Chip Kelly’s final season with the Philadelphia Eagles was a disaster.
The team went 7-9 and fired Kelly before the final game of the season, ending what had clearly become a tense relationship between the coach, players, and ownership.
Oddly, the miserable season came after Kelly was given personnel control and overhauled the Eagles in dramatic fashion. Many of Kelly’s moves backfired, from his trade for Sam Bradford, the signings of Byron Maxwell and DeMarco Murray, and his lack of investment in an offensive line.
Speaking from the coaches meeting in Florida on Wednesday, Kelly opened up about the Eagles and essentially blamed the front office for their lack of success last season.
“I didn’t like the direction it was heading. I didn’t think we were on the same page,” Kelly said.
According to Elliot Shorr-Parks of NJ.com, Kelly never mentioned Eagles GM Howie Roseman by name, but he passed the buck on personnel missteps on Roseman. Shorr-Parks also reported
that Kelly claimed he had little to do with the combined $103 million contracts they gave Murray and Maxwell.
“I’ve never negotiated a contract in my life. I have nothing to do with any contracts. … We evaluated the players, said we wanted them, and then when the contracts came out, the contracts came out. … We never told him to get (them) at any cost. We told them who we liked, and who the good players are.”
Kelly also said he hardly communicated with Roseman. When asked if there should be communication between the person in charge of personnel and the person in charge of the cap, Kelly replied, “You, you would think. But it wasn’t set up that way.”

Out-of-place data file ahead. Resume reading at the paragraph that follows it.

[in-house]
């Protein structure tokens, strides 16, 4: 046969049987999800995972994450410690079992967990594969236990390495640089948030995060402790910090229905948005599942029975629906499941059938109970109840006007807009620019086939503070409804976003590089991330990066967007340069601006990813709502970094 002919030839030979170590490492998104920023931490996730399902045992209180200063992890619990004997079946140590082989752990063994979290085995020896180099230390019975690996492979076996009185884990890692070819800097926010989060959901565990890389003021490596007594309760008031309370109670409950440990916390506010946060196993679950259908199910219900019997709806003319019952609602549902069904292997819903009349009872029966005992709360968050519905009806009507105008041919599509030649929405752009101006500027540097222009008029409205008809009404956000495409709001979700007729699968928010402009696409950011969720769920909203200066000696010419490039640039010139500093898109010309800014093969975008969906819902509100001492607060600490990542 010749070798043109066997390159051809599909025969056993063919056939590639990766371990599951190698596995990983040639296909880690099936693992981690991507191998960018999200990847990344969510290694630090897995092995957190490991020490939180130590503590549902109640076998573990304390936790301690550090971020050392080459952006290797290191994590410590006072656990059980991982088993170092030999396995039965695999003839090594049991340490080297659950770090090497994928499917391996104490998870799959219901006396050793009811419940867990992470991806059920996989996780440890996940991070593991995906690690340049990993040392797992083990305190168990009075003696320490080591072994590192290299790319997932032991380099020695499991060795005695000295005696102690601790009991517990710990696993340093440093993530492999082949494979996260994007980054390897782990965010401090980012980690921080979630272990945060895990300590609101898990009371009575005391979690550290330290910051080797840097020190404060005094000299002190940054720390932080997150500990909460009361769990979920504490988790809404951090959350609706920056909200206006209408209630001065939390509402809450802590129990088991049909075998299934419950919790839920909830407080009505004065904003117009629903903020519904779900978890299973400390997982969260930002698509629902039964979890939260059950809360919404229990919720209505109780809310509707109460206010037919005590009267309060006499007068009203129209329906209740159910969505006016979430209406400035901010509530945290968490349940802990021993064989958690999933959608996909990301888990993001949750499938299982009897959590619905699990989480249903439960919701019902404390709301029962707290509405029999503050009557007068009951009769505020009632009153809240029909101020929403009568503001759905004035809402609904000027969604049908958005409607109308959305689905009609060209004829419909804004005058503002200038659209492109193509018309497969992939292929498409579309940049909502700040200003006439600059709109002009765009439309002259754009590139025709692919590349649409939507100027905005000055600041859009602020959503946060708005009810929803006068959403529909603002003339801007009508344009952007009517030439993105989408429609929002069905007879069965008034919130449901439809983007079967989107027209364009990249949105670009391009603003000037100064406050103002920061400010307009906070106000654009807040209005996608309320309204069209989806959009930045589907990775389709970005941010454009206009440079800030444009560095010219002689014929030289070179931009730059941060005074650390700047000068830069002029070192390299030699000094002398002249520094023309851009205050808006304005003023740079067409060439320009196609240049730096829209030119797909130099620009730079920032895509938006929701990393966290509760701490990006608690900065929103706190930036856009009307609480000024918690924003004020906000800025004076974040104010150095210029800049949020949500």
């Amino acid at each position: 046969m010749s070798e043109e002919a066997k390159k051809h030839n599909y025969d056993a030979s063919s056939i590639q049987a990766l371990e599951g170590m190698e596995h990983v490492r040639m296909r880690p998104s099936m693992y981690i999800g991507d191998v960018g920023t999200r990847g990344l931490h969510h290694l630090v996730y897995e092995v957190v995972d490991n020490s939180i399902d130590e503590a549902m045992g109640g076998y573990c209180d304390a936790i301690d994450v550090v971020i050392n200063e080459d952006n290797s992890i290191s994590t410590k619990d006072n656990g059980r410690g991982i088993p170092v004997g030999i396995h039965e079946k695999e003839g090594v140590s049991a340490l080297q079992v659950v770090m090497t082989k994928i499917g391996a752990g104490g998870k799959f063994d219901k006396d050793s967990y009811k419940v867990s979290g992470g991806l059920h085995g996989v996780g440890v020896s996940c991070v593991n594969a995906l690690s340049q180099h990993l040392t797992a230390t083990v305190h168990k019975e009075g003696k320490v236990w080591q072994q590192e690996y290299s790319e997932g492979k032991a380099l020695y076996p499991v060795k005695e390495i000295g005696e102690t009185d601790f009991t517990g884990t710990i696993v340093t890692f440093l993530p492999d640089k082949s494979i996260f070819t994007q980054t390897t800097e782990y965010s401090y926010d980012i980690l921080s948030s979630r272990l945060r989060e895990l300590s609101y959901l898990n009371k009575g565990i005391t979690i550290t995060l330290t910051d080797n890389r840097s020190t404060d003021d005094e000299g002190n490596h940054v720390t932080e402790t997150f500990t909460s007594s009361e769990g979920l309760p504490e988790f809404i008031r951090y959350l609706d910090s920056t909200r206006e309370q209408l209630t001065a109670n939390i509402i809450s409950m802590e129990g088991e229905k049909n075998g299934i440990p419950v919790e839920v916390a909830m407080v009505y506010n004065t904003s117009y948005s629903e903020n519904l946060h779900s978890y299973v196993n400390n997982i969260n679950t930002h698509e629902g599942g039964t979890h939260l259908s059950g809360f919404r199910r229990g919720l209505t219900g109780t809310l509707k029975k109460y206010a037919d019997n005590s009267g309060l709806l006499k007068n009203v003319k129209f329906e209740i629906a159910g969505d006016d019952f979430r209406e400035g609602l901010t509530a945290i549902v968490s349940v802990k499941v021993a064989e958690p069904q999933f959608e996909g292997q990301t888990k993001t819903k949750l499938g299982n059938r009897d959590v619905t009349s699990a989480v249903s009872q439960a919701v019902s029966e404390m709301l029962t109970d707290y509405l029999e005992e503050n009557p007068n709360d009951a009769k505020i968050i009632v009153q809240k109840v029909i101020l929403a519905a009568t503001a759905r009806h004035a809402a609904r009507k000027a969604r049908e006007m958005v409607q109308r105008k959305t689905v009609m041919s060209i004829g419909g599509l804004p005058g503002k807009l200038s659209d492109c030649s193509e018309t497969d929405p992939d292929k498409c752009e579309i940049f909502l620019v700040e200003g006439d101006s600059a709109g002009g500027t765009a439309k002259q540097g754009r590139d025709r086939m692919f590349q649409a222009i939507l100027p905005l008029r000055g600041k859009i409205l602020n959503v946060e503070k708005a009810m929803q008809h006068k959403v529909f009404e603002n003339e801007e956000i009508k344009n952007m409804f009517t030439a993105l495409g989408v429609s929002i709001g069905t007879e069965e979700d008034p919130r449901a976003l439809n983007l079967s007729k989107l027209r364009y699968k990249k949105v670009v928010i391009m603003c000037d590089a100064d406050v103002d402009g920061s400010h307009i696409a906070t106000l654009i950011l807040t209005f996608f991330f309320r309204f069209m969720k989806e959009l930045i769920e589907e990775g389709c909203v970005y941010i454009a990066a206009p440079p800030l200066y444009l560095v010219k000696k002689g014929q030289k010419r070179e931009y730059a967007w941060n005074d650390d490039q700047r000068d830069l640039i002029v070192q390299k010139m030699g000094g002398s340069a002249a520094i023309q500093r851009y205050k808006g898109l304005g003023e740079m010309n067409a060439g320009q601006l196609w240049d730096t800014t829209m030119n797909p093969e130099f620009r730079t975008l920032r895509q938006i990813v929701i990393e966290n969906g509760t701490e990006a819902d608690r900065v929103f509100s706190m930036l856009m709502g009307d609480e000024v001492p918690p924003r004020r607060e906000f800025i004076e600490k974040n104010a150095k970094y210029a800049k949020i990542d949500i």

But then Kelly seemed to act as if he wasn’t in charge of personnel:
Would you want another shot at being a GM? “I never was GM.” Running Personell? “I didn’t run Personell.” Final say? “Depends on situation.”
— Jeff Darlington (@JeffDarlington) March 23, 2016
It’s hard to take Kelly at his word because all indications were that last offseason, the Eagles gave Kelly complete personnel control, relegating Roseman to handle the cap implications of the team. Perhaps Kelly wasn’t involved in coming to contract numbers with free agents, but by the same token, since Kelly’s departure, the Eagles have been applauded for shedding contracts and getting back assets this offseason. Many of the moves have been seen as acts to tear down the Kelly era.
It’s a damning picture for both sides. Kelly clearly won’t own up to his failures, and it’s a bad look to say he evaluated players and said who was good, then say he had no control over personnel. On the other end, the Eagles clearly didn’t work out a chain of communication between the front office, and seemingly handing the keys to one individual (Kelly, in this case) is never a successful formula.
Kelly, hired by the 49ers this offseason, praised the 49ers front office, seemingly taking a final, departing shot at the Eagles.
“Whenever you are working with anybody, (trust) is a huge component in terms of how things work on a daily basis. [49ers GM Trent Baalke] has a proven track record. It isn’t trust without evidence. There is a ton of evidence of him being able to put together a really good football team.”
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